Sephardics Readings List: An Intersection between latinx/hispanic/jewish studies

a. Western intellectual and cultural history since 1600. This examination includes basic
issues in the philosophy of religion, theory and method in the study of religion, and
contemporary critical theory. The purpose of the exam is to situate the field of Religion and Culture in its historical and intellectual context.

This list is designed to include canonical works in the broader field of Religious Studies as it relates to my topic such as Machiavelli’s The Prince, Cervante’s Don Quixote, Spinoza’s Theological-Political Treatise; and also to include non-canonical primary sources wich are nevertheless important to the development of the ‘West,’ works like the diary of Ursula de Jesus and the proto-novel Lazarillo de Tormes as well as the broader picaresque literary genre that so subtly influenced posthegemonic rebellion of an internal (–marrano–) kind. The representatives of the canon as well as those chosen to represent a noncanonical kind of canon are designed both to challenge the supremacy of canon as a concept and to point to the role of Spanish imperial culture as being an important, if not fundamental, element in even conceiving a phrase such as ‘Wesern intellectual and cultural history since 1600″. Spanish history, particularly as it pertains to the whirlwinds of posthegemonic stirs, desires, and manifestations along the margins of the Empire, involves an incredible transformation on the world stage. I will follow Professor DeGuzman’s observations and posit that the West as such positions itself historically as being other than Spanish, that modernity is other than Spanish, that freedom (as in the case of the ‘Free Cities’ that developed in the early modern period, such as Sale, or even Amsterdam or London, ports that were in the new zones of global trade outside of Spanish Imperial hegemony) was increasingly defined in reaction/accommodation to the professed Spanish imperial ideal. Professor Cassen’s Italian Spy is indicative of yet another possible ‘posthegemonic’ reaction to the Imperial claim on religious conformity–as are characters like Samuel Palache, Abraham Miguel Cardozo, Baruch Spinoza, and many others.  I plan to have an eye on these macro historico-cultural turns that were taking place in different places within the matrix of the Spanish/Portuguese Imperial zone but also on marranism’s (destabilizing, reinvigorating) force and influence on what we now call ‘Western’ thought.

b. Area of specialization. This examination focuses on major scholarly literature specific to the student’s specific field of study.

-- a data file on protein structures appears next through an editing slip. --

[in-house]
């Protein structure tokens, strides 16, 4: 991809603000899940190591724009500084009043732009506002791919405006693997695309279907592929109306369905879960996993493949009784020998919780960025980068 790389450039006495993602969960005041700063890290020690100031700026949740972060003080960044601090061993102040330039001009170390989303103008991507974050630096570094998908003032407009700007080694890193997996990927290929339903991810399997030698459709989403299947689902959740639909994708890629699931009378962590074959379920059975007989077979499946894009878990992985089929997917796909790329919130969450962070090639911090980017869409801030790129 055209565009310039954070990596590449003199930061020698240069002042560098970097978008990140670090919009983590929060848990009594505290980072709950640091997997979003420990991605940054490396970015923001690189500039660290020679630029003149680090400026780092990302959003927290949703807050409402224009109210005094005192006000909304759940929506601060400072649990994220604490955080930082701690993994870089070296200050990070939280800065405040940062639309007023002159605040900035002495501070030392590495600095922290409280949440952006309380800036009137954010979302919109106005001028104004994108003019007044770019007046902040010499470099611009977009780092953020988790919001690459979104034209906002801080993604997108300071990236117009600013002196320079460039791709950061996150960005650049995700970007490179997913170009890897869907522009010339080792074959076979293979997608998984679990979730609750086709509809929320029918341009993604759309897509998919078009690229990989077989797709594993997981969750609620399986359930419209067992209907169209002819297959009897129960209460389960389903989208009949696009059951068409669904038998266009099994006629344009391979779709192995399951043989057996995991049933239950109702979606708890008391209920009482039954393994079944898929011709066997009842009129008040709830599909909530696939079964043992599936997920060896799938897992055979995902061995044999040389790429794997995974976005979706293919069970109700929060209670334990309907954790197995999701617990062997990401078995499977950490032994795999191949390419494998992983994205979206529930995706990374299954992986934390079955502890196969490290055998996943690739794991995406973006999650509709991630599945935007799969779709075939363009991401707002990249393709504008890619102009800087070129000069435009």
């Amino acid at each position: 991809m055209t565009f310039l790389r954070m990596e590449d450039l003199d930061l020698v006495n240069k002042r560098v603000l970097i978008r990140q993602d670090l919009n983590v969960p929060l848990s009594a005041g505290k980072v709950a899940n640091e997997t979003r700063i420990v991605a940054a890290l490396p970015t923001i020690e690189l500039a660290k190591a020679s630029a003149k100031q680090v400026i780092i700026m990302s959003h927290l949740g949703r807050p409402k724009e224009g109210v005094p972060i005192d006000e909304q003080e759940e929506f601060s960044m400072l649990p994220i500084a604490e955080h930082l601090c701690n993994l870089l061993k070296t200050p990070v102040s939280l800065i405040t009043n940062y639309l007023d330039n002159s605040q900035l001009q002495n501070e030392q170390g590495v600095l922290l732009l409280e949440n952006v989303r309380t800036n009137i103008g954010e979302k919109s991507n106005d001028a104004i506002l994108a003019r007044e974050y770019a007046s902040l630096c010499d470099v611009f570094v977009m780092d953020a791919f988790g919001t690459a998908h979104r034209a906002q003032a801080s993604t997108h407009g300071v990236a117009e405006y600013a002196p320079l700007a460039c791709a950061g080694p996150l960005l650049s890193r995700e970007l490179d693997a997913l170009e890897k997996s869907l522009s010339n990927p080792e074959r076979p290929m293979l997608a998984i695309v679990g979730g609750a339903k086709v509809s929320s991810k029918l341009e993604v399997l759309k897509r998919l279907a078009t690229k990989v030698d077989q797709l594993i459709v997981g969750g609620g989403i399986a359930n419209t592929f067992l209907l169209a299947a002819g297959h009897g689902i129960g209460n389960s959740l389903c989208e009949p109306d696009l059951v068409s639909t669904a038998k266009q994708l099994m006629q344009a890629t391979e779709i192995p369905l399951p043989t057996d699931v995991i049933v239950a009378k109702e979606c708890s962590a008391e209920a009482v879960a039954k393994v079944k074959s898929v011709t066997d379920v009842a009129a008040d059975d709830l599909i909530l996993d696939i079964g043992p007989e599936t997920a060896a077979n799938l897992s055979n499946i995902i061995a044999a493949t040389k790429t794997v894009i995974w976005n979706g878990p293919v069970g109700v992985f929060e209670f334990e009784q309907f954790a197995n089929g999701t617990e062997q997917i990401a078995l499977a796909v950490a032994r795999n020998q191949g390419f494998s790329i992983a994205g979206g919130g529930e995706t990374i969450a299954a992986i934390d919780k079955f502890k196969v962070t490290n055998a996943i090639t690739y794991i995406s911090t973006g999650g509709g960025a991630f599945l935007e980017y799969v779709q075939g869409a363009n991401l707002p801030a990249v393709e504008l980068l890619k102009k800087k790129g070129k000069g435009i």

This list is focused on the historiography of the converso/new christian/marrano narrative, with a nod at the different streams of understanding the converso phenomenon both within and without the Iberian peninsula. This is an exploration of the development of a new Sephardic community that would come to understand itself in many different ways in different locations, but, and particularly in seventeenth-century Amsterdam and throughout the Atlantic zones, began to articulate a sense of nationhood that included fellow kinsmen then living or having lived in Spanish lands (‘the lands of idolatry’) as Catholics, even for generations. This trajectory will follow the work of Bodian, Yovel, Perez, Netanyahu, Nirenberg, Jonathan Israel, and many others.

c. Cultural theory. This examination focuses on methodological and theoretical issues in an area of cultural theory relevant to the student’s scholarly work, such as literary theory, cultural studies, ethnographic theory, postcolonial studies, or gender theory.

This list is designed as a ‘Jewish Studies’ list, but with an emphasis on the history of the ‘heretical.’ I follow Gershom Sholem and more recent scholars like David Halperin and Benjamin Lazier and try to show that heresy is an integral–if not fundamental–to the movement of (Jewish) history.  I also highlight different ways that the Inquisition was instrumental in creating precisely what it feared most. We can see this in Wachtel’s recent Marrano Labyrinths in which he details conversations had between Inquisitorial prisoners (who were recorded by fellow inmate spies) where we witness a ‘return’ to Judaism as a result of a life lived at the at times ruthless mercy of Inquisitorial bureaucracy. At the same time, following scholars like Rawlings or Kamen, the Spanish Inquisition was a modernizing institution and became a model for non-Spanish elites to not only reject the “inquisition” at a rhetorical level (as an illiberal and primitive institution to be abhorred) but also adopt its innovations and efficiencies, its claim on biopolitics, the right to a trial, access to international databases, adherences to procedure, global institutional cooperation, and, to remain topical, an early apparatus of the modern deep state.

d. Dissertation examination. This exam covers historical and critical literature specific to the student’s area of dissertation research.